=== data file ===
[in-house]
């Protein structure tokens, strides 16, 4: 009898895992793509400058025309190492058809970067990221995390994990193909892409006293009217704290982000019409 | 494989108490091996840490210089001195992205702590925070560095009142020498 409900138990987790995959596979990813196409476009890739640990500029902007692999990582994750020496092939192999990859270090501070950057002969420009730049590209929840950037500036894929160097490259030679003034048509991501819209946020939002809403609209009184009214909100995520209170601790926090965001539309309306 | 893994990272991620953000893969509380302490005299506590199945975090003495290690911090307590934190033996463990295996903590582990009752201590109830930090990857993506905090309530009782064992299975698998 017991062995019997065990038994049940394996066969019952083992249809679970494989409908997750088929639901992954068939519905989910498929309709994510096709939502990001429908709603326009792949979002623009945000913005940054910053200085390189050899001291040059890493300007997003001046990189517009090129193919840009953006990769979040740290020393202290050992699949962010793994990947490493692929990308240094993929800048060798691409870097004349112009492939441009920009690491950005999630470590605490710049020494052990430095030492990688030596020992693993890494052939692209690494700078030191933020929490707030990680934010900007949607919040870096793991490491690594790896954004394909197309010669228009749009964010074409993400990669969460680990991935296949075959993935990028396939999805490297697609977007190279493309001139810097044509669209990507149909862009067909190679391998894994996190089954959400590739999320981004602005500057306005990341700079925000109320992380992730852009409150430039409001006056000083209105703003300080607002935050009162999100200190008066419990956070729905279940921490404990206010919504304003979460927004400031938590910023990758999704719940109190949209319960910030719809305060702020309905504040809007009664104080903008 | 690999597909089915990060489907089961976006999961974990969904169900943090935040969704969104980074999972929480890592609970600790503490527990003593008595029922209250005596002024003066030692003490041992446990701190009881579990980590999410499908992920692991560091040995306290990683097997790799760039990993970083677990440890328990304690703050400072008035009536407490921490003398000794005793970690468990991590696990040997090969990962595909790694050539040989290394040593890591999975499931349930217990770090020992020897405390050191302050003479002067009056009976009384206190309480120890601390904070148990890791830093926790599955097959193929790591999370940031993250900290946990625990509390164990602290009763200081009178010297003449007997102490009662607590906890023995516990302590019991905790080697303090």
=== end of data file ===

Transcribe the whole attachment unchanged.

[in-house]
């Protein structure tokens, strides 16, 4: 009898895992793509400058025309190492058809970067990221995390994990193909892409006293009217704290982000019409 | 494989108490091996840490210089001195992205702590925070560095009142020498 409900138990987790995959596979990813196409476009890739640990500029902007692999990582994750020496092939192999990859270090501070950057002969420009730049590209929840950037500036894929160097490259030679003034048509991501819209946020939002809403609209009184009214909100995520209170601790926090965001539309309306 | 893994990272991620953000893969509380302490005299506590199945975090003495290690911090307590934190033996463990295996903590582990009752201590109830930090990857993506905090309530009782064992299975698998 017991062995019997065990038994049940394996066969019952083992249809679970494989409908997750088929639901992954068939519905989910498929309709994510096709939502990001429908709603326009792949979002623009945000913005940054910053200085390189050899001291040059890493300007997003001046990189517009090129193919840009953006990769979040740290020393202290050992699949962010793994990947490493692929990308240094993929800048060798691409870097004349112009492939441009920009690491950005999630470590605490710049020494052990430095030492990688030596020992693993890494052939692209690494700078030191933020929490707030990680934010900007949607919040870096793991490491690594790896954004394909197309010669228009749009964010074409993400990669969460680990991935296949075959993935990028396939999805490297697609977007190279493309001139810097044509669209990507149909862009067909190679391998894994996190089954959400590739999320981004602005500057306005990341700079925000109320992380992730852009409150430039409001006056000083209105703003300080607002935050009162999100200190008066419990956070729905279940921490404990206010919504304003979460927004400031938590910023990758999704719940109190949209319960910030719809305060702020309905504040809007009664104080903008 | 690999597909089915990060489907089961976006999961974990969904169900943090935040969704969104980074999972929480890592609970600790503490527990003593008595029922209250005596002024003066030692003490041992446990701190009881579990980590999410499908992920692991560091040995306290990683097997790799760039990993970083677990440890328990304690703050400072008035009536407490921490003398000794005793970690468990991590696990040997090969990962595909790694050539040989290394040593890591999975499931349930217990770090020992020897405390050191302050003479002067009056009976009384206190309480120890601390904070148990890791830093926790599955097959193929790591999370940031993250900290946990625990509390164990602290009763200081009178010297003449007997102490009662607590906890023995516990302590019991905790080697303090």